Date of Award


Document Type


Degree Name

Master of Science (MS)


Environmental Engineering and Earth Science

Committee Chair/Advisor

David Ladner

Committee Member

Michael Carbajales-Dale

Committee Member

Elizabeth Carraway


The use of low-pressure, hollow fiber microfiltration (MF) and ultrafiltration (UF) membranes has become increasingly prominent in drinking water treatment plant configurations over the past 30 years. At the same time, the topics of energy efficiency and sustainability in industry are becoming progressively more important. Although MF and UF are highly successful in filtration, they are generally thought of as significant energy consumers; however, the data have not yet been available to compare multiple plants in various contexts to determine the factors that most affect energy use. This research compares the energy use of MF and UF treatment plants to conventional granular media filtration treatment plants to recommend opportunities to decrease overall plant energy consumption.

The average energy use for granular media filtration (GMF), MF, and UF water treatment plants was determined to be 1.05 kWh/kgal, or 0.28 kWh/m3, with small plants having the highest and lowest normalized energy use ranging from 0.02 to 2.15 kWh/kgal. Raw water characteristics and operational differences did not have significant effects on overall plant energy use in this data set, though temperature and membrane configuration data provided motivation for further analysis. A series of statistical analyses, including a series of t-tests, an analysis of variance (ANOVA) test and a main effects model concluded that the small data set, comprised of only 14 treatment plants, does not provide enough data to produce robust analytical results to accurately predict energy use for a specific unit process or an entire facility. In addition to statistical tests, a first principles calculation of predicted energy use was effective in explaining 83% of the variability in energy use at the plants. This successfully shows that the bulk of energy use is due to the unit processes analyzed.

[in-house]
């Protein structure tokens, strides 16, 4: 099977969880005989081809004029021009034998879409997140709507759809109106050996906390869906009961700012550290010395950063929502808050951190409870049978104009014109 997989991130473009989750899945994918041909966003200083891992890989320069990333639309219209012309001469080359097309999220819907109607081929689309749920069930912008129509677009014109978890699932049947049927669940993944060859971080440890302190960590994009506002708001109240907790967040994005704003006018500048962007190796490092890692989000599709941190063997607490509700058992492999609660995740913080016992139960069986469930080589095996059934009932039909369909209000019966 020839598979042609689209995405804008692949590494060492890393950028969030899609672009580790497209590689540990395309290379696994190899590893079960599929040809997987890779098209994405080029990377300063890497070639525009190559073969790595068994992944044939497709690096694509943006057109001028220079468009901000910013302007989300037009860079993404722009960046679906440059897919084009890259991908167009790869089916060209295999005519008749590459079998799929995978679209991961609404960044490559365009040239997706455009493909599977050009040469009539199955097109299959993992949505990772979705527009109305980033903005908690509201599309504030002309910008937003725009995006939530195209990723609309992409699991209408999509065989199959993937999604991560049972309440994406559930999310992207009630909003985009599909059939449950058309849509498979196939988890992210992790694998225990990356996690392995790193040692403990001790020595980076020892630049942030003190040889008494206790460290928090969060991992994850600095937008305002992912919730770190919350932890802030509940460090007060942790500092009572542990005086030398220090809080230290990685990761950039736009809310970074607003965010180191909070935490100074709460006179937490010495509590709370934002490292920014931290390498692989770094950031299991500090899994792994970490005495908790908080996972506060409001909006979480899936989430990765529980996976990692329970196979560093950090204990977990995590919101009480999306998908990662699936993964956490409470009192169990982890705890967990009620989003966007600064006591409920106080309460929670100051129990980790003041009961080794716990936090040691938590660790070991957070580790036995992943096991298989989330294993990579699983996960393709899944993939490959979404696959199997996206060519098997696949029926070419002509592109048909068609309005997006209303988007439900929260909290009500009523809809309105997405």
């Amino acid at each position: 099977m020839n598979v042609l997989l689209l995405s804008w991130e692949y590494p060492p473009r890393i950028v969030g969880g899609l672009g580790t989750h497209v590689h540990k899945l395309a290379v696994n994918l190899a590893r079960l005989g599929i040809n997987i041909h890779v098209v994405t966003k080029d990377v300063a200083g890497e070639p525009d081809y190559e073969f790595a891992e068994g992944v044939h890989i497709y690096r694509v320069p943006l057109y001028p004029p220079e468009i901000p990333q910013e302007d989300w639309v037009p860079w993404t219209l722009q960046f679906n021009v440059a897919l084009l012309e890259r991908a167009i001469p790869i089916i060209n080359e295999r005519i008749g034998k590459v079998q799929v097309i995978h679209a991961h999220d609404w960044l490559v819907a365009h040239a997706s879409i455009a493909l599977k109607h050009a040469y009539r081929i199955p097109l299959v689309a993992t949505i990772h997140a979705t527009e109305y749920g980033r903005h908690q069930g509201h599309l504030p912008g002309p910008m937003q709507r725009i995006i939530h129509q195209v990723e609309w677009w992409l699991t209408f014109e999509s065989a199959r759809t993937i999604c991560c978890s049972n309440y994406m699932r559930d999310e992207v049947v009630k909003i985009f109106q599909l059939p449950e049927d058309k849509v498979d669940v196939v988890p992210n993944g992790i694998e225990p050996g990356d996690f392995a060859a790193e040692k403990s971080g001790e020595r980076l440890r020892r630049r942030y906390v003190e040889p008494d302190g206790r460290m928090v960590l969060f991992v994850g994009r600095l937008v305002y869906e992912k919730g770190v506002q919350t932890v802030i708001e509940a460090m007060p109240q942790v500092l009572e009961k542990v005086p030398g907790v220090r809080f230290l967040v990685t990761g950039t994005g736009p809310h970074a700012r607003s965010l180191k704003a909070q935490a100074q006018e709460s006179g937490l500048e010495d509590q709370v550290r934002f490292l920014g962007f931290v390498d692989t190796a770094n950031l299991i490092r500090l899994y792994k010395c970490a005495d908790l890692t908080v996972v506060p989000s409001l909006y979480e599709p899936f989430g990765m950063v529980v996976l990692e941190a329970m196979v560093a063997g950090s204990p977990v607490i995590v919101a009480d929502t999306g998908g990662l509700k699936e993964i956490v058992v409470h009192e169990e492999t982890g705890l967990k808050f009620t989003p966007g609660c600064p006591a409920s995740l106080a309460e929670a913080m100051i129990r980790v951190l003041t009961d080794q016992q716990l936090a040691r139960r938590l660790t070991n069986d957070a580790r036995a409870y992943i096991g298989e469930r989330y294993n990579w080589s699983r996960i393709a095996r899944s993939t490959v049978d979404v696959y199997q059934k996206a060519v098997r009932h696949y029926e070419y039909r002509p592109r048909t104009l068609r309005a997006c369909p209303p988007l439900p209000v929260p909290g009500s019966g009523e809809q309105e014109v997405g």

To decrease cumulative energy demand and environmental effects, a life cycle assessment (LCA) concluded that decreasing the backwash frequency for MF/UF and GMF plants as well as decreasing clean in place (CIP) frequency for MF/UF plants will decrease energy demand, ecotoxicity, and global warming potential.



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